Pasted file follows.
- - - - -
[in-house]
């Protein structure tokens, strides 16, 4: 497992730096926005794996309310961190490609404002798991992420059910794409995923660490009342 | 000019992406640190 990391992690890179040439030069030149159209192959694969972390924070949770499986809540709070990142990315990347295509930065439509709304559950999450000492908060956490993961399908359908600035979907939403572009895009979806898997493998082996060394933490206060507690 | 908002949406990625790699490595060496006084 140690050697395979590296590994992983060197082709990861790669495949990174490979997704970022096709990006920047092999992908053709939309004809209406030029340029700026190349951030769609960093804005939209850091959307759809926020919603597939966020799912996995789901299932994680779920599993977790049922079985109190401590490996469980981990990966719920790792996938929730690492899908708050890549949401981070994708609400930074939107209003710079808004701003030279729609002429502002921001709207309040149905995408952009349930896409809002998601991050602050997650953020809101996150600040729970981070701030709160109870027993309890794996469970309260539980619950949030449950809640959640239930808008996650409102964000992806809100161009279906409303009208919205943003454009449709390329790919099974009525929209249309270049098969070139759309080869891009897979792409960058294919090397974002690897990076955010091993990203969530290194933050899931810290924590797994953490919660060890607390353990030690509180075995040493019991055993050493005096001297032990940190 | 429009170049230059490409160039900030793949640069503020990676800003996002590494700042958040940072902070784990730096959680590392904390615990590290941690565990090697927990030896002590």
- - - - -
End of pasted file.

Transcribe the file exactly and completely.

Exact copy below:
[in-house]
């Protein structure tokens, strides 16, 4: 497992730096926005794996309310961190490609404002798991992420059910794409995923660490009342 | 000019992406640190 990391992690890179040439030069030149159209192959694969972390924070949770499986809540709070990142990315990347295509930065439509709304559950999450000492908060956490993961399908359908600035979907939403572009895009979806898997493998082996060394933490206060507690 | 908002949406990625790699490595060496006084 140690050697395979590296590994992983060197082709990861790669495949990174490979997704970022096709990006920047092999992908053709939309004809209406030029340029700026190349951030769609960093804005939209850091959307759809926020919603597939966020799912996995789901299932994680779920599993977790049922079985109190401590490996469980981990990966719920790792996938929730690492899908708050890549949401981070994708609400930074939107209003710079808004701003030279729609002429502002921001709207309040149905995408952009349930896409809002998601991050602050997650953020809101996150600040729970981070701030709160109870027993309890794996469970309260539980619950949030449950809640959640239930808008996650409102964000992806809100161009279906409303009208919205943003454009449709390329790919099974009525929209249309270049098969070139759309080869891009897979792409960058294919090397974002690897990076955010091993990203969530290194933050899931810290924590797994953490919660060890607390353990030690509180075995040493019991055993050493005096001297032990940190 | 429009170049230059490409160039900030793949640069503020990676800003996002590494700042958040940072902070784990730096959680590392904390615990590290941690565990090697927990030896002590």